Column: Two events highlight what makes Aiken truly special

·3 min read

Jul. 23—One of the best things about this job is getting a chance to mix and mingle in the community.

There hasn't been a lot of either in the past two years because of COVID-19. And, just when we thought we were out of the woods, we are starting to see high levels of the virus in many areas around us. Heck, even the president of our country recently tested positive and has "mild symptoms."

On Thursday, though, I was able to participate in two big events. I haven't worn a tie very often since the pandemic hit, but I wore one for both occasions.

The first was a groundbreaking for the new facility planned for Children's Place. Under threatening skies, several of Aiken's most prominent citizens gathered under a tent to hear remarks and enjoy light refreshments before shovels symbolically turned dirt.

Children's Place serves a vital need in our community as it helps children and families deal with the "impact of trauma and other adverse experiences." The organization started in the 1960s, and Peggy Ford has been the executive director for as long as I can remember. She and her staff do a remarkable job.

When Children's Place decided to start a capital campaign to raise funds for a new facility, retired Aiken Standard Publisher Scott Hunter didn't hesitate to help. For those who knew Scott, that wasn't surprising. He signed on as co-chair, but died in 2018 after a lengthy illness.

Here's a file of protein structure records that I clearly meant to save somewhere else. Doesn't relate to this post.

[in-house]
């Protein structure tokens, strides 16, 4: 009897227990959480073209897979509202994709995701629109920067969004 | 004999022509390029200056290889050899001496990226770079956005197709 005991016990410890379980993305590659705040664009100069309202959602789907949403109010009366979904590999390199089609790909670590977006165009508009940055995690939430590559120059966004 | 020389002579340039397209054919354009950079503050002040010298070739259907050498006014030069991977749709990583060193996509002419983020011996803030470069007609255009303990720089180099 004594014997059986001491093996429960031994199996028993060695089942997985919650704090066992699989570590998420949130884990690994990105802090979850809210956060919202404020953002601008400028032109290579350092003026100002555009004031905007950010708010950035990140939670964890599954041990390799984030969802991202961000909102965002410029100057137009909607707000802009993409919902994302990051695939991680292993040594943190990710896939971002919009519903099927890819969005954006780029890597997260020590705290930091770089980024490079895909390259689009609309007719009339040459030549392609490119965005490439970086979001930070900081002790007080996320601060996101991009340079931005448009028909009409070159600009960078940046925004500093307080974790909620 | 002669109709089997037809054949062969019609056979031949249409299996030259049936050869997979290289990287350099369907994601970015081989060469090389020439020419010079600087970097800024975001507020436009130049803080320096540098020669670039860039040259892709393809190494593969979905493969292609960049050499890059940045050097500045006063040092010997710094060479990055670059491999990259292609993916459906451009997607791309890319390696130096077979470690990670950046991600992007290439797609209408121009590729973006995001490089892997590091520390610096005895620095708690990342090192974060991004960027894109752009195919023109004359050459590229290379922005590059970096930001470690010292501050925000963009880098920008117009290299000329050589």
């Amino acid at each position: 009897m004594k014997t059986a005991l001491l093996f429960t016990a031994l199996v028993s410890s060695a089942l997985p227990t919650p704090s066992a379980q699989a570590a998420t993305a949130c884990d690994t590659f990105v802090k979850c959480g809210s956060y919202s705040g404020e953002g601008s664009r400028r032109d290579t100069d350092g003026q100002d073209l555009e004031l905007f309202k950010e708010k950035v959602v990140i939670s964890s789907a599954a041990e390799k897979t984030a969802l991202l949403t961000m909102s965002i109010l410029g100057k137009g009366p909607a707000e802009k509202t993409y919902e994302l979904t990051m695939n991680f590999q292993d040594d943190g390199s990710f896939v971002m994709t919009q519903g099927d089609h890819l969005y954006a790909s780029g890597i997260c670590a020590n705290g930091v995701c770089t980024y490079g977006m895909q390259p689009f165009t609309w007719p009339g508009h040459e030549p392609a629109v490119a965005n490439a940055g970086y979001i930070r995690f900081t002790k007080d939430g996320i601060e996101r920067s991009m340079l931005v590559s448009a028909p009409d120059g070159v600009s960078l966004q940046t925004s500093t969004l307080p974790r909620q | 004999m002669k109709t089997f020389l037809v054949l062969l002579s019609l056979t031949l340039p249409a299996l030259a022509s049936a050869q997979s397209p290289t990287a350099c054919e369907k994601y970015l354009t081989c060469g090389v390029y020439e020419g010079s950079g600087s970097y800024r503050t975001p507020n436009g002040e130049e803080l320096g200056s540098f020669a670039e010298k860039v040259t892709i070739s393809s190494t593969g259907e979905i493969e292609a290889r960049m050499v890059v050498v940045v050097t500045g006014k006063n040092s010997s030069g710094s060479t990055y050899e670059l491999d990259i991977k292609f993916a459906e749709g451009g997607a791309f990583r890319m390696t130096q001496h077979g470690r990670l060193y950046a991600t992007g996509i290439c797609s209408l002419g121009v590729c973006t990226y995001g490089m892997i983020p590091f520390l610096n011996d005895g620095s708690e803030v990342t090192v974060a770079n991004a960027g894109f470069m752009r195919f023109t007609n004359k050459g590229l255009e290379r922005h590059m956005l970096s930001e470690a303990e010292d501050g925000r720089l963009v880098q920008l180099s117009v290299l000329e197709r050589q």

"Scott really got the ball rolling," Ronnie Maxwell, chair of the capital campaign, said Thursday. "We certainly have him here in spirit, but miss him here today and appreciate all that he did."

The campaign languished for a bit, then COVID-19 arrived. Charities were hit hard in a time of economic uncertainty, and the new facility for Children's Place had to wait.

Good news, though, arrived late in 2021. Aiken native Rob Johnston and his wife Pam announced a $1.5 million gift to the capital campaign.

Johnston grew up in Aiken before moving to Atlanta. He came back in 2006.

"This is a magical place, and we wanted to get involved," Johnston said.

The new Children's Place facility is only a few blocks from its current location, but will be vastly improved. The new building will have about 16,000 square feet of space, and plans call for it to be completed by the end of 2023.

Later Thursday, I attended the newspaper's annual banquet to salute Young Professionals 2 Follow.

It's a yearly event that recognizes those under 40 who make Aiken a better place "by making a difference and impacting the community in positive ways."

We gathered at Stable View Farm, and Aiken County Public Schools Superintendent King Laurence delivered the keynote address. He pointed out the contributions of all 10 honorees.

The acceptance speeches from the young professionals ran the gamut of emotions. As I said in my closing remarks, some made us laugh; some made us cry; but all were inspirational.

I know the younger generations sometimes get a bad rap, but I left with a feeling that we are in pretty good hands. The young people do care about our community, and they want to make it a better place. They also challenged each other to not rest on their laurels.

There's a lot of gloom and doom in today's 24-hour news cycle, but I was happy we could publish some good news.

Speakers at the Children's Place groundbreaking described it as a "great day," and Rob Johnston teased that there's "more to come."

Even on a cloudy day, Aiken's future certainly appears bright.

Thanks for reading.